Let’s now start delving a little deeper into the situation states are faced with. It’s pretty obvious that citizen data that enables an individual to be identified (PII) needs to be protected. We immediately think of the production data: data that is used in integrated eligibility systems; in health insurance exchanges; in data warehouses and so on. In some ways the production data is the least of our problems; our research shows that the average state has around 10 to 12 full copies of data for non-production (development, test, user acceptance and so on) purposes. This data tends to be much more vulnerable because it is widespread and used by a wide variety of people – often subcontractors or outsourcers, and often the content of the data is not well understood.
Obviously production systems need access to real production data (I’ll cover how best to protect that in the next issue), on the other hand non-production systems of every sort do not. Non-production systems most often need realistic, but not real data and realistic, but not real data volumes (except maybe for the performance/stress/throughput testing system). What need to be done? Well to start with, a three point risk remediation plan would be a good place to start.
1. Understand the non-production data using sophisticated data and schema profiling combined with NLP (Natural Language Processing) techniques help to identify previously unrealized PII that needs protecting.
2. Permanently mask the PII so that it is no longer the real data but is realistic enough for non-production uses and make sure that the same masking is applied to the attribute values wherever they appear in multiple tables/files.
3. Subset the data to reduce data volumes, this limits the size of the risk and also has positive effects on performance, run-times, backups etc.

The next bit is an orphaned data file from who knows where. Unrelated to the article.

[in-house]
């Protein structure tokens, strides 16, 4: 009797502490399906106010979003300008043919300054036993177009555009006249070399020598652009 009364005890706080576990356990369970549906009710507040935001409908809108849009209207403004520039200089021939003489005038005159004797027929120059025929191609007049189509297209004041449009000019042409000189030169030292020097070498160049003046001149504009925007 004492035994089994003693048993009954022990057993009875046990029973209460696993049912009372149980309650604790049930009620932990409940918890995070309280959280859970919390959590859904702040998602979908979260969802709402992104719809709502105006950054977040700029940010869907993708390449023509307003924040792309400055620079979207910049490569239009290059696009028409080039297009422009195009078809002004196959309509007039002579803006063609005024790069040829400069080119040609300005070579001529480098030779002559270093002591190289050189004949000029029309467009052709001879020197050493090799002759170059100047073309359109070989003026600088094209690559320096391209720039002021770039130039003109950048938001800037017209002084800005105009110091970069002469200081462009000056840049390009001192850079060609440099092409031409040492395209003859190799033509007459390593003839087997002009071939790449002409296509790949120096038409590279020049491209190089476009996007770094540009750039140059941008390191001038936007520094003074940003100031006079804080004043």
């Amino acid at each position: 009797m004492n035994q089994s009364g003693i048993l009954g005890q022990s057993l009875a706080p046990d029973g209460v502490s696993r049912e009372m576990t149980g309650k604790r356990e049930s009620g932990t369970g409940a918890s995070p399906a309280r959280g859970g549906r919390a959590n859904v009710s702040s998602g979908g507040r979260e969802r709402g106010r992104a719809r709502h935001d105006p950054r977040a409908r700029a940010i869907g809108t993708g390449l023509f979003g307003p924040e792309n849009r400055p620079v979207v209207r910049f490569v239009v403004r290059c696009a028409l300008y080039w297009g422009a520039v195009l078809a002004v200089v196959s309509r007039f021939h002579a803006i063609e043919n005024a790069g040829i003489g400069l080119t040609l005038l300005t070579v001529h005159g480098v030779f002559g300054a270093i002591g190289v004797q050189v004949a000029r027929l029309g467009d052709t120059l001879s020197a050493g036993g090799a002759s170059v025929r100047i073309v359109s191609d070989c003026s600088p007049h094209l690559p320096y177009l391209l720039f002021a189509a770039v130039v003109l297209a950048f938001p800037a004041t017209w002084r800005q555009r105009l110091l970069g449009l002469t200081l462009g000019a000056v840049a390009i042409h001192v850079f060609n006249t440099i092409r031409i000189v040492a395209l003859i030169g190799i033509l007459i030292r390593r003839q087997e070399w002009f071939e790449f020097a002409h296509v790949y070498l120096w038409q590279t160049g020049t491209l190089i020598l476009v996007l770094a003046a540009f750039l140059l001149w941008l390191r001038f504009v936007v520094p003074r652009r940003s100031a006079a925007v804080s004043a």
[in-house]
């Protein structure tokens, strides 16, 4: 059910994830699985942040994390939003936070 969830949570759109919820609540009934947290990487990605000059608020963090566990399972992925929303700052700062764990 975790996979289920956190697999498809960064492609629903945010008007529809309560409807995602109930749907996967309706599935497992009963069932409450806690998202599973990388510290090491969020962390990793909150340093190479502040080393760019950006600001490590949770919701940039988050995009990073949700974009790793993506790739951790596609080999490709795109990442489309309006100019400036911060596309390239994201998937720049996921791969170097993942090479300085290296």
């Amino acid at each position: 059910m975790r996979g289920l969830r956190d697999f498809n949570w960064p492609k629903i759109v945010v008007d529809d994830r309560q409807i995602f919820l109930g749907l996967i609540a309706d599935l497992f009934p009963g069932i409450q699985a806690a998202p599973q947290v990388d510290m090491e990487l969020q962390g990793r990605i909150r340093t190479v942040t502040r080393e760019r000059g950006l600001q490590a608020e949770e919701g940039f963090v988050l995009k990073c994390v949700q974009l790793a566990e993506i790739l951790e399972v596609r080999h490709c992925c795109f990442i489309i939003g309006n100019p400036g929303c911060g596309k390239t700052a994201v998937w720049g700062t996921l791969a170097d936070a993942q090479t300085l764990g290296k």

Gartner has just published their 2013 magic quadrant for data masking this covers both what they call static (i.e. permanent or persistent masking) and dynamic (more on this in the next issue) masking. As usual the MQ gives a good overview of the issues behind the technology as well as a review of the position, strengths and weaknesses of the leading vendors.
It is (or at least should be) an imperative that from the top down state governments realize the importance and vulnerability of their citizens data and put in place a non-partisan plan to prevent any future breaches. As the reader might imagine, for any such plan to success needs a combination of cultural and organizational change (getting people to care) and putting the right technology – together these will greatly reduce the risk. In the next and final issue on this topic we will look at the vulnerabilities of production data, and what can be done to dramatically increase its privacy and security.
While the market is showing signs of recovery from the “Great Recession” most state budgets have been feeling the squeeze from the lag in recovery. In a recent article titled The Sorry State of Finances, Liam Denning explained that, “55% of state revenue, before federal transfers, comes from personal and corporate income tax.” Denning also stated that, “the first three quarters of 2009 were the worst for state tax since at least 1963.”
There is an apparent lag between recovery in the private sector and a state receiving tax revenue. So what can states do about this problem while they suffer in the red? Mr. Denning said, “Since states can’t run general funding deficits, closing gaps mean raising taxes, cutting services and resorting to one-time measures.” Mr. Denning’s list of solutions is certainly accurate, but does it include all options that states have? What about employing new technology to discover fraud or recover uncollected revenue? (more…)